One of the most common questions that people have about IRS penalty abatement is how long the process takes. The great thing about the first-time penalty abatement program is that you will receive your decision instantly if you request the abatement by phone. You will have to wait a few weeks, however, for your confirmation letter.
If you request first-time penalty abatement by letter, you can expect a longer wait. In general, the IRS will reach a decision about your penalties within two to three months after receiving your letter.
The process can take even longer if your FTA waiver is initially denied. After a penalty abatement denial, the IRS will usually send you an 854C letter. Once your initial request has been denied and you’ve received this letter, you will have 60 days to appeal the decision.
Appeals are much more common for those requesting reasonable cause penalty relief than for first-time penalty abatement. The reason for this is that reasonable cause decisions are largely automated, which leads to frequent rejections.
Removing penalties for failing to file or pay your taxes isn’t that difficult, especially if you apply for the first-time penalty abatement waiver. Unfortunately, these aren’t the only penalties that the IRS applies, and relieving those other penalties can be much harder.
The estimated tax penalty is one type of penalty that can be difficult to abate, although it is possible in certain circumstances. You may be charged an estimated tax penalty if you earn a wage and fail to withhold enough money from your paycheck, or if you underpay your required estimated tax payments.
Abatement for estimated tax penalties is extremely rare. By some estimate, the IRS abates less than 1 percent of these penalties. The easiest way to address your estimated tax penalty is by requesting an exception on Form 2210, Underpayment of Estimated Tax by Individuals. If the IRS accepts your exception, it’s possible that your penalty will be either reduced or removed completely.
Hardship is the most common reason that the IRS abates estimated tax penalties. If you want to apply for abatement due to hardship, you should file Form 843. You can usually expect to receive a decision within two to four months after you file this form. Some forms of hardship that the IRS considers include:
Accuracy penalties are also rarely eligible for abatement. These penalties generally occur during an audit when it is found you have not prepared your return correctly, or if the IRS discovers that you have underreported your income. Usually, accuracy penalties are 20 percent of what you owe to the IRS, sometimes making them very substantial. Dealing with these penalties is difficult, especially if you fail to contest them early. If you are charged this penalty, you should contest it right away, while your audit or underreporting inquiry is still active.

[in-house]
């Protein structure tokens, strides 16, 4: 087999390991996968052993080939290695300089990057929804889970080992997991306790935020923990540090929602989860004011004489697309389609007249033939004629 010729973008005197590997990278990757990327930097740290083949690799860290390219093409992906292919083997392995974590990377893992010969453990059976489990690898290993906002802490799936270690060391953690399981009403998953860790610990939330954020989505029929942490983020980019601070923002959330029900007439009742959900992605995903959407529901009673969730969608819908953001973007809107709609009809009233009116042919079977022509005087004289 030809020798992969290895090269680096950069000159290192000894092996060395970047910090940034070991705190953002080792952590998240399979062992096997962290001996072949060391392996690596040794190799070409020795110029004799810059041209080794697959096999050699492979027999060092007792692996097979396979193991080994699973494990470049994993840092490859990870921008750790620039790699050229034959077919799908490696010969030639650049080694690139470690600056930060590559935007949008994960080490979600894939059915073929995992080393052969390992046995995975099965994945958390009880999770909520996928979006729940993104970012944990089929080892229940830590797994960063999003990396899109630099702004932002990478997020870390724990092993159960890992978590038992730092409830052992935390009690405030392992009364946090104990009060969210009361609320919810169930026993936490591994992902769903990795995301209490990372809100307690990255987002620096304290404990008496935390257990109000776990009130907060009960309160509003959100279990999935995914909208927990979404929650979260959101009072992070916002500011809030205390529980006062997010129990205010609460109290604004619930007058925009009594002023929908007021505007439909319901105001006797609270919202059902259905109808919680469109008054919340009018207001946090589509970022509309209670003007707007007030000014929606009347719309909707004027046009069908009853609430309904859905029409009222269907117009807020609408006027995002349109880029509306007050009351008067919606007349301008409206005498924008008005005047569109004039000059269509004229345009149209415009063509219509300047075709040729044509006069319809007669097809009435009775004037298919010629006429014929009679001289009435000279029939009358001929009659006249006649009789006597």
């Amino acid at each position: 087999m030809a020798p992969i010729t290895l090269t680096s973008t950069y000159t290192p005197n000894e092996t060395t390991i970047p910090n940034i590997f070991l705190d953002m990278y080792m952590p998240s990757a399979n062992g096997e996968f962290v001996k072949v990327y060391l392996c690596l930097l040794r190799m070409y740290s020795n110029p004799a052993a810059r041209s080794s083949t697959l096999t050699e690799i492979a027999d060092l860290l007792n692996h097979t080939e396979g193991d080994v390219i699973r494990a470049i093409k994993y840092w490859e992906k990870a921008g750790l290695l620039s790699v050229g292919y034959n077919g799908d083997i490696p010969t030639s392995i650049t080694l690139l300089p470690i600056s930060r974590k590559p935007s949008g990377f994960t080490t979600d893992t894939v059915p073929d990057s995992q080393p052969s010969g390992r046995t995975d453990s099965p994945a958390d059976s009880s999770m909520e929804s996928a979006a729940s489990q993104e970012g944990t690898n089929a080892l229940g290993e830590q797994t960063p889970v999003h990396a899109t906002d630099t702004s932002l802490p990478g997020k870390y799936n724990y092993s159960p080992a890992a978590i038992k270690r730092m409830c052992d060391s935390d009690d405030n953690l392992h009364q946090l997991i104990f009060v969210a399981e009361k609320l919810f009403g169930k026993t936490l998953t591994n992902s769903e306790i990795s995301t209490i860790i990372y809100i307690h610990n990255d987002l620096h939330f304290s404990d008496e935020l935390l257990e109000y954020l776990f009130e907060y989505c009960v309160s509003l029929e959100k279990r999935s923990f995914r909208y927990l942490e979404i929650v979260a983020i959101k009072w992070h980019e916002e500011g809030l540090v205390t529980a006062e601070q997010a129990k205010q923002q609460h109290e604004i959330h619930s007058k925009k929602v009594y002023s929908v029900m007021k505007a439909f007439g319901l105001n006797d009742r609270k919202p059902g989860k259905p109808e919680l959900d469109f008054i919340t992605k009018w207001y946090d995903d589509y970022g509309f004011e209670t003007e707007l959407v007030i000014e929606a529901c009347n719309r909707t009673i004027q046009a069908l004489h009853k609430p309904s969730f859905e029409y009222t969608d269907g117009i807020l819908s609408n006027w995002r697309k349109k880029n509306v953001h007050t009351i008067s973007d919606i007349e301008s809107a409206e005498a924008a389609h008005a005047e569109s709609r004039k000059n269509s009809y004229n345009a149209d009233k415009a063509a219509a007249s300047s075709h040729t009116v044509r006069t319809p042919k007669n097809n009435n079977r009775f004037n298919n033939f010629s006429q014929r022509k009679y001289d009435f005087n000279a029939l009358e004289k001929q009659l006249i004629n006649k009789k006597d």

Abatement of an accuracy penalty is possible but takes much longer than seeking relief for other penalties. If you want to request an abatement, the IRS will need to reopen your inquiry or audit in order to take a second look at the facts that resulted in the penalty. This means that you may need to wait years before you receive a decision.
If you contested the penalty during the inquiry or audit and were denied, or if you accepted the penalty, then abatement usually will not be possible. This means that you will need to pay both the penalty and your tax balance, and then request an abatement and a refund at a later date. Because the IRS takes such a long time to consider abatement requests for accuracy penalties, it’s common for these cases to end up in court. If you want to avoid a court case, challenge this penalty as early as possible.
If you have a clean tax record, then requesting a first-time abatement waiver is your best solution for dealing with your tax penalties. Fortunately, even if you don’t qualify for the FTA waiver, there are several other penalty relief options of which you can take advantage.
For instance, you could apply for reasonable cause penalty relief. When applying for relief based on a reasonable cause, you are basically claiming that you acted in good faith and attempted to file your return or pay your taxes to the best of your abilities, but were still unable to do so. The IRS considers a wide range of reasonable causes for a missed return or tax payment, including:
Remember that simply not having the money to pay your taxes is not considered a reasonable cause. That said, the reason that you don’t have the money can be a reasonable cause in certain circumstances. For instance, if a natural disaster prevented you from working, this might be a reasonable cause for a lack of funds resulting in a failure to pay.
There are also some statutory exceptions you may be able to take advantage of to remove your tax penalties. If you’re facing an estimated tax penalty, for instance, there are certain exceptions where the penalty can be waived. If you’re recently retired, for example, or you have become disabled, you may be able to get relief from this penalty.
Finally, the IRS will waive a penalty if the penalty was a result of an IRS error. You could have a failure to file penalty waived, for example, if you missed the deadline because the IRS did not correctly post a filing extension. You could also receive penalty relief if you prepared your tax return based on incorrect information given to you by an IRS agent.
If you’re having trouble getting rid of your tax debt, Solvable can help. We offer reviews of some of the leading debt relief companies in the country, and we can connect you with a company that will make clearing your debt easy.